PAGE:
Friday, August 21, 2009
Korean Culinary Carousal, Part I
Let this be the first in what I'm sure will become a regular series. A brief ode to a single Korean dish (among many) that I've come to enjoy in the month that I've here: gimbap.
Gim, meaning "seaweed" and bap meaning "rice", gimbap is a thick roll of rice made stiff with vinegar, encased around a core of pickled radishes, scrambled egg, crab, kale-like greens, cucumber, carrots, and Spam/hot dog meat. All of this goodness is encased by a dark sheet of dried seaweed. If cham chee gimbap is ordered, heaps of tuna are added to the roll, along with delectable sesame leaves, which are slightly hairy and taste like apple and mint combined (and are one of my new favorite veggies here, for sure). They work perfectly with the tuna. Occasionally, there's some mayonnaise/spicy mayo thrown into the mix. Of course, there are many variations and modernizations of gimbap--I bought brown rice gimbap in Seoul once, for instance. You can also buy smaller triangles of gimbap, which are usually simpler, contents wise--just rice, the perfect amount of fish (usually tuna or salmon) and salty gim, making for a nice snack/light meal.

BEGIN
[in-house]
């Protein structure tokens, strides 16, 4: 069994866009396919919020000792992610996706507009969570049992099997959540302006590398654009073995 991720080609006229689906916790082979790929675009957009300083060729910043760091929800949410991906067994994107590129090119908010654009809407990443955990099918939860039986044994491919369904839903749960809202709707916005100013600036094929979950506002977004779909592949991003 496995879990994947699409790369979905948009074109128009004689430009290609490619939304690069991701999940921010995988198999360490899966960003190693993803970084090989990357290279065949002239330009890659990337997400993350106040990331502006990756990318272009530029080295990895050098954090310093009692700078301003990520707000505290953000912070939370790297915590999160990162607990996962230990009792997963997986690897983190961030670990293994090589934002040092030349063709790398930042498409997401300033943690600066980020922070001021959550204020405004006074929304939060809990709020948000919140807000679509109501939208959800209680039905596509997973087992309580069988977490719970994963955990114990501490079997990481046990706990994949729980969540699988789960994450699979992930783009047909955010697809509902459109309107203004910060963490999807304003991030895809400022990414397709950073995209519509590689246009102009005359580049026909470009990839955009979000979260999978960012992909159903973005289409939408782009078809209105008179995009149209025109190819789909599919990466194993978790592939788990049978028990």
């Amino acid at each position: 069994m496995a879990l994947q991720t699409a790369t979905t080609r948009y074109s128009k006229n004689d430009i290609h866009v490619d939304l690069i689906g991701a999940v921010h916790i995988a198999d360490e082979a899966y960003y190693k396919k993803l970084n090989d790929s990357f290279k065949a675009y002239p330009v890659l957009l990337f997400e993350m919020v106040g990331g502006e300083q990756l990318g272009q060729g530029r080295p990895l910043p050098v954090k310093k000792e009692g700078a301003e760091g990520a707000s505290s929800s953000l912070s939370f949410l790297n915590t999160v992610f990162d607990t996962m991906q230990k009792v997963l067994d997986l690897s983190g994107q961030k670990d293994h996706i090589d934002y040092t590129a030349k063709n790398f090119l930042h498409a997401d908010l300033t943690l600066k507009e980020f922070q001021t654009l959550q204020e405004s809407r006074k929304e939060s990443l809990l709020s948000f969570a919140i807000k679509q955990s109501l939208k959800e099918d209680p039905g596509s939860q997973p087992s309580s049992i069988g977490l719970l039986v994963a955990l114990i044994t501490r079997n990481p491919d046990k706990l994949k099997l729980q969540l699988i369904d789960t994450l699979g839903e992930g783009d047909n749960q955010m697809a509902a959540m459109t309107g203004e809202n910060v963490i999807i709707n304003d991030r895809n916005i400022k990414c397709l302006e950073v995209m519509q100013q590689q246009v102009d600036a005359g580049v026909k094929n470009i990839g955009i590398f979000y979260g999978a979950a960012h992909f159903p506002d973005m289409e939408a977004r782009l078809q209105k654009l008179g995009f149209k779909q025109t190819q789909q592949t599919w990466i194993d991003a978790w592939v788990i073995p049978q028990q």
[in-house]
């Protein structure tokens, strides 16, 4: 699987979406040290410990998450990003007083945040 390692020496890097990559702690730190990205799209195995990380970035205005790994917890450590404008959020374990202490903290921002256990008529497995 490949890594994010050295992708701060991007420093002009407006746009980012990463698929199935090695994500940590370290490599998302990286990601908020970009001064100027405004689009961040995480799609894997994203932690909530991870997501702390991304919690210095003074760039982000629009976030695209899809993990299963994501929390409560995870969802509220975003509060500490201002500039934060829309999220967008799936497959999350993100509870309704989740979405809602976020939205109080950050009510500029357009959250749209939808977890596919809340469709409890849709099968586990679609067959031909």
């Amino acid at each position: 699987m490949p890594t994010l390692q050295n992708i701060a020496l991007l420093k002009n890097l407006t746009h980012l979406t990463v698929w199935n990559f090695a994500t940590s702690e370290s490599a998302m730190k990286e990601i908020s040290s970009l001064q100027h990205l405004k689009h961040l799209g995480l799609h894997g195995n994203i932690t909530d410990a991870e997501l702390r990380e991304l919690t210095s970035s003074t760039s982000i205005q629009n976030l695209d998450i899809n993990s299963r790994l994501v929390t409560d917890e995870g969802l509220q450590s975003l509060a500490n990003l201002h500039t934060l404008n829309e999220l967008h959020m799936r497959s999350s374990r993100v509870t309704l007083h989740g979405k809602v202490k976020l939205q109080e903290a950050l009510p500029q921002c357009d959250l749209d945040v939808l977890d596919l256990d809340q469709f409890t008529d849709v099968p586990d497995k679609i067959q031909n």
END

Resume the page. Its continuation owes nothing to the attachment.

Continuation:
Unlike it's dainty Japanese cousin (sushi), gimbap is hearty and will fill you up. Most rolls are as thick as my arm. It's lack of pretension might also stem from the fact that you can get it anywhere--at a gimbap restaurant, from food vendors at the subway station, or even in convenience stores like Seven-Eleven and Family Mart. It's a popular picnic food--my crew and I all took gimbap with us on our hike last weekend up Dobongson Mountain. Not to mention, it's dirt cheap--about $1,500 for a massive roll.
Inexpensive, delicious, nutritious--wonderful.